Thursday, 5 November 2009

Chris Walton answers questions!

Okay, so I completely forgot to post this up thanks to getting Borderlands and Tekken 6, but I e-mailed Chris Walton some questions and he answered them. He's an awesome guy and my favourite privateer staff member, so I really enjoyed reading the answers and communicating with him. Without further a do here are the questions and answers.

#1 We know that the Retribution Warjack designs evolved to their current state, but where was the starting point? If you had to break them down into 3 stages, how would you describe each?

Three stages…hmmm…denial, bargaining and acceptance are stages, right? Just kidding. Its hard to break down the design process in general, and the Myrmidon process is even more difficult to do that with. In the early stages; we had settled on a general shape – Matt wanted to see these big looming shoulders and he liked an idea I’d been playing with where we moved the head to the front of a prow-shaped torso – so many of the basic shapes flowed from there. I explored a lot of motifs for the Iosan ‘jacks; some drawings had them looking very knightly (almost Protectorate in appearance), some were based on organic designs where I was looking at whales and dolphins for inspiration, some were just these weird glass energy projector constructs - there were just a lot of paths that were walked down. A lot of the final designs have their roots in those exploratory drawings, though; so it was a real evolutionary process.

#2 Have you ever had a design you were unhappy with that turned into a model you loved or vice versa?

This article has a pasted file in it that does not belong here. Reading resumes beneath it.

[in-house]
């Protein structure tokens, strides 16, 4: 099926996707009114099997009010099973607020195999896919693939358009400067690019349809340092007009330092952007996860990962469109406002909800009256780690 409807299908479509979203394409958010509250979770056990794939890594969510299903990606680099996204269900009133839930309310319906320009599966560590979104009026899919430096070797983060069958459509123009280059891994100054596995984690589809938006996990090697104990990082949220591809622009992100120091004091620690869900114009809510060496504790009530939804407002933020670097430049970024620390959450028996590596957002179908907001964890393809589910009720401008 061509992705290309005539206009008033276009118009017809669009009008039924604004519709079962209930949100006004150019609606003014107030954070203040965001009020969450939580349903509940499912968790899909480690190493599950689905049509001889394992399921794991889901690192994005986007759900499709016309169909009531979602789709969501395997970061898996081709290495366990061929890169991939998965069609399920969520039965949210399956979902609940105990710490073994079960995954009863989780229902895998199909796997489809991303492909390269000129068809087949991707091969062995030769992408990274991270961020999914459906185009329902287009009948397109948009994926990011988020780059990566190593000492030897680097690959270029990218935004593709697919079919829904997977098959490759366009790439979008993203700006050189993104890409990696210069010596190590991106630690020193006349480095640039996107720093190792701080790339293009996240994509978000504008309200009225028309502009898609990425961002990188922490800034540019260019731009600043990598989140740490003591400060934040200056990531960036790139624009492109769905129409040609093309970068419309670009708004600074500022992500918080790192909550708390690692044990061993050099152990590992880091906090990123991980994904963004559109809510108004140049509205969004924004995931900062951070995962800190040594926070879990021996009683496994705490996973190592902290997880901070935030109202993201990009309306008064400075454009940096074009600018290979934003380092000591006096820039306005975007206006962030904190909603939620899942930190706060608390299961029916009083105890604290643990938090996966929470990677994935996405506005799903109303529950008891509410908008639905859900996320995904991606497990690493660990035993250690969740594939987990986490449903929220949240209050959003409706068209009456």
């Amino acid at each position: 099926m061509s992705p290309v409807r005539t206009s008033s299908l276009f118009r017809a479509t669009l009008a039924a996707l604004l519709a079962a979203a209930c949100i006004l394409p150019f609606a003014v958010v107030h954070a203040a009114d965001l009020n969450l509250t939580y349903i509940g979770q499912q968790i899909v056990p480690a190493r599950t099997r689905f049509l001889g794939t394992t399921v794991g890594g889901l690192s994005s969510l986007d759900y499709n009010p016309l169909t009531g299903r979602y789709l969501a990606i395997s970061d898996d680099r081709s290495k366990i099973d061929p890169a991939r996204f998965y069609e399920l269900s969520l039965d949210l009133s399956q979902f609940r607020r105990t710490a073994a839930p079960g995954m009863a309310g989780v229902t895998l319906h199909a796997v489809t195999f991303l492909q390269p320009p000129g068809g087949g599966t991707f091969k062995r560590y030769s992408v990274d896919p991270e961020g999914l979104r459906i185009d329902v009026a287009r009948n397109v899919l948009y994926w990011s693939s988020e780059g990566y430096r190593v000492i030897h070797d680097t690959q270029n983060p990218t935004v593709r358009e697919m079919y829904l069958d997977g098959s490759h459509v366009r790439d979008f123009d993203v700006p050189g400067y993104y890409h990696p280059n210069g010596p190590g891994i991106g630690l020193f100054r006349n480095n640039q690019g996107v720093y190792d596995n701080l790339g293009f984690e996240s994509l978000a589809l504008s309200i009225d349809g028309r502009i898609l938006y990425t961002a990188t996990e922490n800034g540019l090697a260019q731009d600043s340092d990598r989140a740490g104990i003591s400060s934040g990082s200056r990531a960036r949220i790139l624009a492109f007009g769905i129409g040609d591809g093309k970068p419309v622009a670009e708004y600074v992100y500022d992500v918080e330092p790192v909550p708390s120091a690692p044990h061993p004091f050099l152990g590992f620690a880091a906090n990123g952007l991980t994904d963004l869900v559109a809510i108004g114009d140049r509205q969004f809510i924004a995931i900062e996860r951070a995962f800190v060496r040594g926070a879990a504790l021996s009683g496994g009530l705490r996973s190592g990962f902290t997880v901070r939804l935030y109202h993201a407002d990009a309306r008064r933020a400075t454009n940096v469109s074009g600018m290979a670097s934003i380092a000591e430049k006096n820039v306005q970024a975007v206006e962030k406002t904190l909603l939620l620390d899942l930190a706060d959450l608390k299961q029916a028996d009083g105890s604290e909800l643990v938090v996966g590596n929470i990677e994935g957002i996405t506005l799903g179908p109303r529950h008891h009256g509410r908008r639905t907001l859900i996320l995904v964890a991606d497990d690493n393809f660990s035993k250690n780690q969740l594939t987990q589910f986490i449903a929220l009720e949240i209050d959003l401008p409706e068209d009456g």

I think Wolf Lord Morraig falls into that category. After I’d drawn him, Matt was happy with the design but I just wasn’t sure I was sold. Honestly, I thought I’d slaughtered the drawing and that whatever poor bastard had to sculpt him would curse my name forever. Thankfully Steve Saunders dug deep and pulled out an amazing figure. I was blown away by that fig. I really thought it was all going to end in a train wreck and that I was driving the locomotive. Its always good to be proven wrong in those situations.

#3 What faction is your favourite and least favourite to design for?

I get asked this every so often, and I always have the same answer – I can’t really say. Each faction is a ton of fun to draw, and having a good variety of stuff to do ensures that I don’t end up bored.

#4 Have you ever designed a character or unit you were really fond of that got canned and if so could you tell us about it/them?

Not so much. With the amount of drawing that needs to get done, I try to keep myself focused on what needs to be produced for a book so there’s a little less blue-sky type drawing than you’d think. Now, there are directions that I go that we may not end up using, and anything that doesn’t make the cut for one project may be held onto and used at a latter time. Because of that, I really don’t share what’s been canned simply because it may be exactly what we need at a later date and its no good showing my poker hand.

#5 If you could design a faction just for your own enjoyment, what would the faction be and how would they play?

Wow, this is a seriously loaded question – any answer I give could be interpreted as that I’m working on a new faction. But, if I had my way…

Giants. They would play by kicking serious amounts of ass; all the time, every time. Just three or four giants and me on the other side of the table with a big grin would comprise an army. Unfortunately, with the sizes I’d want they would be unconscionably expensive to produce. I’m betting I’ll be waiting a long, long time for giants.